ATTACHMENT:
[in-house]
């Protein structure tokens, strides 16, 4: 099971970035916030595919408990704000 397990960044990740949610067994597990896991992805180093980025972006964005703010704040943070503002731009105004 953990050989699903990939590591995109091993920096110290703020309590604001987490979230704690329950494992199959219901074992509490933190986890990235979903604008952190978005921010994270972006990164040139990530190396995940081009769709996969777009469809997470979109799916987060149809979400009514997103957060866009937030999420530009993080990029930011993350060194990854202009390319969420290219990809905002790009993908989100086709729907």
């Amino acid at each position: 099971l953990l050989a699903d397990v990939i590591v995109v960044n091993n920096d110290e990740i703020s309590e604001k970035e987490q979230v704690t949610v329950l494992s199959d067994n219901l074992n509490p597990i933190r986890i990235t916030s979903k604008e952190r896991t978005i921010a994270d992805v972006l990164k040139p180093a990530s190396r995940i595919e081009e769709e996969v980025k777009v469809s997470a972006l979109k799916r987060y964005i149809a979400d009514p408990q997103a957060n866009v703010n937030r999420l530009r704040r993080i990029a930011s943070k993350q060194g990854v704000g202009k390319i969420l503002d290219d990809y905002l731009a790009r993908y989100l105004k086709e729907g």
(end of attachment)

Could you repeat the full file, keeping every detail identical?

[in-house]
């Protein structure tokens, strides 16, 4: 099971970035916030595919408990704000 397990960044990740949610067994597990896991992805180093980025972006964005703010704040943070503002731009105004 953990050989699903990939590591995109091993920096110290703020309590604001987490979230704690329950494992199959219901074992509490933190986890990235979903604008952190978005921010994270972006990164040139990530190396995940081009769709996969777009469809997470979109799916987060149809979400009514997103957060866009937030999420530009993080990029930011993350060194990854202009390319969420290219990809905002790009993908989100086709729907």
């Amino acid at each position: 099971l953990l050989a699903d397990v990939i590591v995109v960044n091993n920096d110290e990740i703020s309590e604001k970035e987490q979230v704690t949610v329950l494992s199959d067994n219901l074992n509490p597990i933190r986890i990235t916030s979903k604008e952190r896991t978005i921010a994270d992805v972006l990164k040139p180093a990530s190396r995940i595919e081009e769709e996969v980025k777009v469809s997470a972006l979109k799916r987060y964005i149809a979400d009514p408990q997103a957060n866009v703010n937030r999420l530009r704040r993080i990029a930011s943070k993350q060194g990854v704000g202009k390319i969420l503002d290219d990809y905002l731009a790009r993908y989100l105004k086709e729907g």